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American Frontiersman

American Frontiersman

#260

The quintessential frontiersmen were those imbued with the new “American Spirit” who pushed the envelope, and the frontier, from one ocean to the other as they brought to its finest form, what we call the art and science of frontiersmanship. This spirit is alive and well 200 years into our nation’s history as our master practitioners offer timely and timeless articles on wilderness, survival, the land and the techniques that have been honed through generations.

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Country:
United States
Language:
English
Publisher:
Athlon Media Group
Frequency:
Quarterly
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4 Issues

in this issue

3 min.
dress & talk the part

Happy new year and welcome to American Frontiersman’s Winter Rendezvous edition. Let’s all be thankful that 2020 is eating our portage trail dust. We are also very thankful to each and every reader for dropping some wampum (Indian term for belts of small beads or shells that were used as money) for this magazine. Some of you who’ve been reading AF since 2013 might have spied the fact that cover artist Paul Calle’s all-smiles model for this issue’s cover titled “Early Arrivals” is the same gent who appeared on our premier issue’s “Trapper’s Feast” cover. The man’s name is Bernie Powell (shown right), known to be a real keener (a man who is an exceptional shot) with a big fifty (Sharps rifle used by buffalo hunters). We didn’t choose this shining imagery…

8 min.
the devil’s backbone

The deeply rutted ancient trail, created by hundreds of years of hoofs and moccasin feet, wasn’t much more than a network of narrow paths through the wilderness. Often, the old trail followed ridges and hilltops to stay out of mud and flash flooding during periods of heavy rain. In other places, the trail skirted swamps teaming with alligators and cottonmouth snakes. The old trail crossed many creeks and streams including the mighty Tennessee River, all subject to flooding and swift water crossings. Its course took a frontier traveler through dark vast virgin forests. In the lowlands and bottoms, the trail coursed through and along high thickets of cane so dense a man could hardly enter it. The trail was home to numerous venomous snakes, panthers, bears, wolves, swarms of blood-sucking insects…

10 min.
what’s on the spit?

When the aging mountain man Bear Claw comes across the campfire of his one-time student, Jeremiah Johnson, he calls out, “What’s on the spit?” The scene in the movie is a good one, and when Johnson hands his mentor a hunk of meat that had been roasting on a stick over the fire, Bear Claw tries a taste and announces, “You cook good rabbit, Pilgrim.” Rabbit might not seem like much of a meal for a mountain man, supposedly in the midst of country loaded with bison, elk and deer. But, as the mountain men say, “Meat’s meat.” Sometimes, even for the mountain men, it pays to not be particular about feeding. Despite the characters in Jeremiah Johnson and other movies, mountain men did not prefer to hunt and travel alone.…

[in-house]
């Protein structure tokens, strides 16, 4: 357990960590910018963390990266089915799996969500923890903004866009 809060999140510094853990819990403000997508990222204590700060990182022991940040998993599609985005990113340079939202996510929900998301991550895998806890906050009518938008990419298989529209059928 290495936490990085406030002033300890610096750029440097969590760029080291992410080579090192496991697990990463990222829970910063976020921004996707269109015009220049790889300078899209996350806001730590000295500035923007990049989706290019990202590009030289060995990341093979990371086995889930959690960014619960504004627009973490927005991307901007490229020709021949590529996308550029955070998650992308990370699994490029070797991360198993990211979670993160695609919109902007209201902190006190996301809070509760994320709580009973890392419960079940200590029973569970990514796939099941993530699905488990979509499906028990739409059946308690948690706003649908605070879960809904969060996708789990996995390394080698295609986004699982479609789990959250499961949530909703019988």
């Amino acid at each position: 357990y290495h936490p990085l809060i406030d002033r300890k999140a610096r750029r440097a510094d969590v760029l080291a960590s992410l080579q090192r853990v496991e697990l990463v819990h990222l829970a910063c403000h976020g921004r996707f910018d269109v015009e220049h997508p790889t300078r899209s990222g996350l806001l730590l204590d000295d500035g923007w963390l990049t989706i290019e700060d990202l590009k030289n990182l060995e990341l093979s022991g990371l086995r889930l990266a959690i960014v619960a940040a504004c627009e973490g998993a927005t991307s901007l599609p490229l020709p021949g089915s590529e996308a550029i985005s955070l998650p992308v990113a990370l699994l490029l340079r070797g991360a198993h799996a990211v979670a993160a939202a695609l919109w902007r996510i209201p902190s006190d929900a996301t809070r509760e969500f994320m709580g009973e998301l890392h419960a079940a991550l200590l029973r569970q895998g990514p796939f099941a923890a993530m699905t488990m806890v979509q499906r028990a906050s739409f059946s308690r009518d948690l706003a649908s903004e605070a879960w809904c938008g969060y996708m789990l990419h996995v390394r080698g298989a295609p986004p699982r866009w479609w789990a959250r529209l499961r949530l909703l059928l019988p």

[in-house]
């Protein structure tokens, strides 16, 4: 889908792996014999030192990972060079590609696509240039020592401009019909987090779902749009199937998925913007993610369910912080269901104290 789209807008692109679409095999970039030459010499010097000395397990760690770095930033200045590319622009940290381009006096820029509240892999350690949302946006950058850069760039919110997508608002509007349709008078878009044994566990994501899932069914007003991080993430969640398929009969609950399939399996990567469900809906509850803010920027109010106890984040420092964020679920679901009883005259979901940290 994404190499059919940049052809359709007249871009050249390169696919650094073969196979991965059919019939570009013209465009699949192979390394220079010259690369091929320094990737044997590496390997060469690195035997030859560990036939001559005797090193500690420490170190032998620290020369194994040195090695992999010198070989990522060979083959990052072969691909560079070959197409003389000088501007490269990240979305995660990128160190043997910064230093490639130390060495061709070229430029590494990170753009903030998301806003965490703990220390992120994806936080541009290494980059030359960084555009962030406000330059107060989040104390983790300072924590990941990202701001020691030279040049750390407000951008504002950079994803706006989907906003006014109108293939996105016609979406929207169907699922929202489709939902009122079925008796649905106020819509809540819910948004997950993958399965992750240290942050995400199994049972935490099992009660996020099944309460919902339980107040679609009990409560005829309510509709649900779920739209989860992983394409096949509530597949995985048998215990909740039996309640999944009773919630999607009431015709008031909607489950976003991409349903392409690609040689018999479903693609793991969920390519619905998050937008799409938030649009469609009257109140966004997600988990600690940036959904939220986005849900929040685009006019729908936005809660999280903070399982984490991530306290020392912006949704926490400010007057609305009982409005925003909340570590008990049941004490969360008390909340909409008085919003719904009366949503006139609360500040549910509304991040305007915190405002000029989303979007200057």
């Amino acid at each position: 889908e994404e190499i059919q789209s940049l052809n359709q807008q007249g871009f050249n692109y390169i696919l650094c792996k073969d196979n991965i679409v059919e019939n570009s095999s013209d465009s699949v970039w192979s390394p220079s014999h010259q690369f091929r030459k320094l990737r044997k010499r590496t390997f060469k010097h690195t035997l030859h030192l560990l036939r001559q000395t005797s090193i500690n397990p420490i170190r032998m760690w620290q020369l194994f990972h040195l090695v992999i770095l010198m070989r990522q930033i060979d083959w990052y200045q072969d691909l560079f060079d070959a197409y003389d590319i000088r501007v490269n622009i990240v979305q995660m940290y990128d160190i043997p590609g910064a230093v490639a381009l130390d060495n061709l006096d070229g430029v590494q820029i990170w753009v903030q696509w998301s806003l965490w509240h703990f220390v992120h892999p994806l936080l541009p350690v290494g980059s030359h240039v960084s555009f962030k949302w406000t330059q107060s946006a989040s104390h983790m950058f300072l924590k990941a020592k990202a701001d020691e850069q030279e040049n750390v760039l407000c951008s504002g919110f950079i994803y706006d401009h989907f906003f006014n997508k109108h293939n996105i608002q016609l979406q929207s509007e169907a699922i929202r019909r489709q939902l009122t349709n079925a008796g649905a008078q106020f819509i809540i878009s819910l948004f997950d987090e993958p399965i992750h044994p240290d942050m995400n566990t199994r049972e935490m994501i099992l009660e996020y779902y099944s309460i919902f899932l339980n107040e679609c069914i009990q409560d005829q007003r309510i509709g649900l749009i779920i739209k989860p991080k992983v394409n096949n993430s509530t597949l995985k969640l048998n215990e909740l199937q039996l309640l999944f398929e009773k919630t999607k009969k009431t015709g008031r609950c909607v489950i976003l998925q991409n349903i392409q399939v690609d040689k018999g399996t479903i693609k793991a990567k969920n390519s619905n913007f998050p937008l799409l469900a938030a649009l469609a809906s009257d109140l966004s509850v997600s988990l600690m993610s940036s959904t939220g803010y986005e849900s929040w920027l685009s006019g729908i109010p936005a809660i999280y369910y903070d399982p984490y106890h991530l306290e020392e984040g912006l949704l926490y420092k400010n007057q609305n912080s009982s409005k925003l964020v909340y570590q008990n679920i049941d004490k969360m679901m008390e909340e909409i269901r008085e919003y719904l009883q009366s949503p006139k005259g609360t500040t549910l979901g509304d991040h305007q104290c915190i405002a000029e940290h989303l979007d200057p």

2 min.
feedin’ time

For his 34th birthday on Aug. 1, 1804, William Clark went all-in for a proper feast to mark the occasion. The Lewis and Clark Journals tell us the menu, with the usual spelling errors found in the Journals . “This being my birth day I order'd a Saddle of fat Vennison, an Elk fleece & a Bevertail to be cooked and a Desert of Cheries, Plumbs, Raspberries Currents and grapes of a Supr. quallity. The Indians not yet arrived. A Cool fine eveninge Musquetors verry troublesom, the Praries Contain Cheres, Apple, Grapes, Currents, Rasp burry, Gooseberris Hastlenuts and a great Variety of Plants & flours not Common to the U S. What a field for a Botents and a natirles...” Such elaborate meals were not the routine for the Lewis and Clark…

8 min.
legend y rider

THE DATE was June 24, 1876, and Charles Alexander Reynolds had a bad feeling. Known as “Lonesome” Charley Reynolds, the 34-year-old cavalry scout felt such a strong sense of foreboding for what he feared might happen the next day that, history tells us, he gave away his personal belongings to the soldiers who were his comrades. The following day, Reynolds saddled his horse, mounted up and followed his boss, George Armstrong Custer, to the Little Bighorn River in Montana for a little scuffle with some unruly Native Americans. A Frontiersman’s Frontiersman The son of a doctor, Reynolds was born in Warren Country, Illinois, in March of 1842. He later moved to Kansas with his family and went to college there before joining the Union Army in 1860. In the Army, he was a member of…

8 min.
hot to trot

SETTING THE STAGE “…the wind blew and the fine frost snow crept in and around us...day light at last appeared when we consulted what we had best do under the circumstances and it was agre that I should arise and gather some sage brush which was small and scarce and (my partner) wold remain under the Buffaloe robe and keep his hands warm if posibi to strike fire. But all our calculations failed for as soon our hands became exposed to the air they became so numb that we could not hold thee flint and Steel… my comrade raped himslf in his robe and laid down after a great struggle…” “It was cold and clear the evening that we encamped on Sweet water many of South sides of the hills ware…